“People are actually moving their money, all these banks look fundamentally different three months, six months from now,” said Keith Noreika, vice chairman of Patomak Global Partners and a former Republican comptroller of the currency.

An employee removes tape from a window at a Silicon Valley Bank branch in downtown San Francisco, California, U.S. March 13, 2023. REUTERS/Kori Suzuki


The current crisis may seem frighteningly familiar to those who lived through 2008, when regulators and bankers huddled in closed rooms for days to come up with solutions. Thursday’s bank-led $30 billion boost to First Republic also reminded people of the 1998 industry-led attempt to save Long-Term Capital Management, in which regulators brokered billions with industry giants for the struggling hedge fund.

There are differences in this latest panic.

“For anyone who lived through the global financial crisis, the past week will feel hauntingly familiar,” Josh Lipsky, senior director of the Atlantic Council’s GeoEconomics Center and a former IMF adviser, wrote in a blog post. “If you look past the surface, it’s clear that 2023 bears little resemblance to 2008.”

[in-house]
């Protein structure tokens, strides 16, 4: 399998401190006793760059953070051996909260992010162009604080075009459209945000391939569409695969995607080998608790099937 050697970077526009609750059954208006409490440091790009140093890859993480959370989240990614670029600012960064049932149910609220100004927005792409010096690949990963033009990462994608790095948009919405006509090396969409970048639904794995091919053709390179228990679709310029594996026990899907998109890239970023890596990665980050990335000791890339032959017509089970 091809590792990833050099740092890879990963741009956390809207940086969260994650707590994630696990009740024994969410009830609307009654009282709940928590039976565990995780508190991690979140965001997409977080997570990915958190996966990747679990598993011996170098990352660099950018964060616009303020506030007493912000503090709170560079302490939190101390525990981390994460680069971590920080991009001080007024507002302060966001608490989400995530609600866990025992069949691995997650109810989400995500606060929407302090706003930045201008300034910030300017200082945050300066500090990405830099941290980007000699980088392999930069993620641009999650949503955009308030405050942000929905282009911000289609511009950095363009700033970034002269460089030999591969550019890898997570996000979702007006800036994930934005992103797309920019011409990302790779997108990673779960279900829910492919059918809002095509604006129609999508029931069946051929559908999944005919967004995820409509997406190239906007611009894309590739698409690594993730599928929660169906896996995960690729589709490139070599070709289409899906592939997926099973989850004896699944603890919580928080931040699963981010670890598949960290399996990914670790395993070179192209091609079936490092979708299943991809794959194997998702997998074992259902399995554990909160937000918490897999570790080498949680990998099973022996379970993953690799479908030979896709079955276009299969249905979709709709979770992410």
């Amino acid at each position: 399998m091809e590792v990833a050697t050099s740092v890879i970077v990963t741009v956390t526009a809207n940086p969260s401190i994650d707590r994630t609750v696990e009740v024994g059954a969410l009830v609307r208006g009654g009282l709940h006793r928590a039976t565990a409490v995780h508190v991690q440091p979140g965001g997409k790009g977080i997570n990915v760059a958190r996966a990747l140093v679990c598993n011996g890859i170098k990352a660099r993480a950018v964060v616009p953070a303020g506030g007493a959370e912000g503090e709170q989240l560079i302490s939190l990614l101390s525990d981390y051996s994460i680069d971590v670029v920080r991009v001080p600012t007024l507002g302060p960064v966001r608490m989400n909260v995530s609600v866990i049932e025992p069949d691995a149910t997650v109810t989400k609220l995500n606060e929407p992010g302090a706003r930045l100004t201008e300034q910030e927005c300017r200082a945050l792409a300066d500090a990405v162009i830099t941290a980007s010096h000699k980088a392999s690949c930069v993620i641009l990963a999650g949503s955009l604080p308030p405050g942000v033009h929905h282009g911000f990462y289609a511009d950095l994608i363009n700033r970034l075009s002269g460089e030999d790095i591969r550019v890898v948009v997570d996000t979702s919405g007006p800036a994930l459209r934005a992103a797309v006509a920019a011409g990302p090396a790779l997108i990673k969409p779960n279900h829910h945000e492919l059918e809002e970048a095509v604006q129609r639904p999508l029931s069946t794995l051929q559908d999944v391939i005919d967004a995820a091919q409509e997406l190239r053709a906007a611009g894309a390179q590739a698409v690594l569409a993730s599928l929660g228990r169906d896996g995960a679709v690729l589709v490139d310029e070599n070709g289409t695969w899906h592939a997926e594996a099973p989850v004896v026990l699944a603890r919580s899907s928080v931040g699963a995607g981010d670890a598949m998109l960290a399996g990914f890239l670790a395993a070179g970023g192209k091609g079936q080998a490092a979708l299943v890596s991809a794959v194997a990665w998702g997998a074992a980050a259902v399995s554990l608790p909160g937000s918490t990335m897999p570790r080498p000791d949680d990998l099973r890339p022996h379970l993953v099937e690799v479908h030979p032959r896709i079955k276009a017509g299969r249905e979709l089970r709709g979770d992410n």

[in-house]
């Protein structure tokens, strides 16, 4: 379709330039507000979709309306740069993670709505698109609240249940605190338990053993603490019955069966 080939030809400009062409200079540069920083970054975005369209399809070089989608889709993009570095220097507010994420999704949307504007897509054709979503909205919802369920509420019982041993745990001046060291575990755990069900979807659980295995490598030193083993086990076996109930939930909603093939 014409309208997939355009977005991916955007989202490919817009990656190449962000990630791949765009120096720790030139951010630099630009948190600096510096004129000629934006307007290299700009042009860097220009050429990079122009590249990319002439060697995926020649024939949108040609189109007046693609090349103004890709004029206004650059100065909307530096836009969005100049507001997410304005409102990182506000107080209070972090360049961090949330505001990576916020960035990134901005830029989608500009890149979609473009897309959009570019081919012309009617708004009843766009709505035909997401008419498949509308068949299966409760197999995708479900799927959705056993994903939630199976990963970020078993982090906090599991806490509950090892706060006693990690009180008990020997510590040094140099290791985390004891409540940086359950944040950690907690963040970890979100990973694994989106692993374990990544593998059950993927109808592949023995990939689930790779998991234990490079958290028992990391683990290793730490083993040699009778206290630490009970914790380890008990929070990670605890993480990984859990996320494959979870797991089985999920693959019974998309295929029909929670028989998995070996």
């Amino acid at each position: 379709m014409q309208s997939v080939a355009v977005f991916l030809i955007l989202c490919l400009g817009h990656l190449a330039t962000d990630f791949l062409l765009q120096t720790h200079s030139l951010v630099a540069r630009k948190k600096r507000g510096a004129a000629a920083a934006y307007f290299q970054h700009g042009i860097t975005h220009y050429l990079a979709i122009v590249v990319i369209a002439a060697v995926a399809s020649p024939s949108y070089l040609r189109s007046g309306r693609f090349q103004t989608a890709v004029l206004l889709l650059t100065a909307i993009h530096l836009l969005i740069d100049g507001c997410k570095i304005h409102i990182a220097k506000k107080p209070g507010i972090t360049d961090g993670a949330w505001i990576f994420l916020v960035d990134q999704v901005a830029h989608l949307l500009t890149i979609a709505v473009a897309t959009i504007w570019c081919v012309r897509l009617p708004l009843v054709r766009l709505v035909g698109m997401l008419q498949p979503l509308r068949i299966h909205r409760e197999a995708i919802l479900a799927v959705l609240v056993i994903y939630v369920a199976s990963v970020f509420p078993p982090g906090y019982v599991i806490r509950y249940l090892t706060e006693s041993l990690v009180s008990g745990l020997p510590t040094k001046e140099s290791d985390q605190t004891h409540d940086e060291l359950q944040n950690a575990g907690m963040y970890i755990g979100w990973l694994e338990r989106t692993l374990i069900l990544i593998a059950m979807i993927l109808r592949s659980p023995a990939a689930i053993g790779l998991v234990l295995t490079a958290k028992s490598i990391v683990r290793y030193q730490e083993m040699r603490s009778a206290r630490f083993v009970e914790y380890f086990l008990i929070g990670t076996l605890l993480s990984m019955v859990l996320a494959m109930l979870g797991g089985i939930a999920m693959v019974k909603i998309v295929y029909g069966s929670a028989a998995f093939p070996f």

In 2008, regulators had to grapple with billions of dollars worth of toxic mortgages and complex derivatives on the bank’s books. This time the problem is less complicated because the holdings are the US Treasury, writes Lipsky.

And this time, the industry is fundamentally healthy. While Congress and regulators have trimmed safeguards for regional banks over the years, standards for the largest global banks are stricter, thanks to Washington’s 2010 Dodd-Frank financial reform law.

That stability was on display Thursday when the biggest companies agreed to put billions in deposits into First Republic, effectively betting that the company would stay afloat. Nevertheless, the company remains under pressure, with its share price falling 33 percent the day after the capital injection.

“Banks are actually healthier than they used to be[2008 crisis] because they haven’t really been allowed to do virtually anything to take real credit risk on their funds,” said Dan Zwirn, CEO of Arena Investors in New York.

Now bankers and regulators are grappling with unexpected challenges. Deposits, long considered a reliable source of bank money, have now come into question.

And those who watched SVB’s rapid collapse wonder what role social media, now ubiquitous but niche in 2008, might have played in pulling in the money.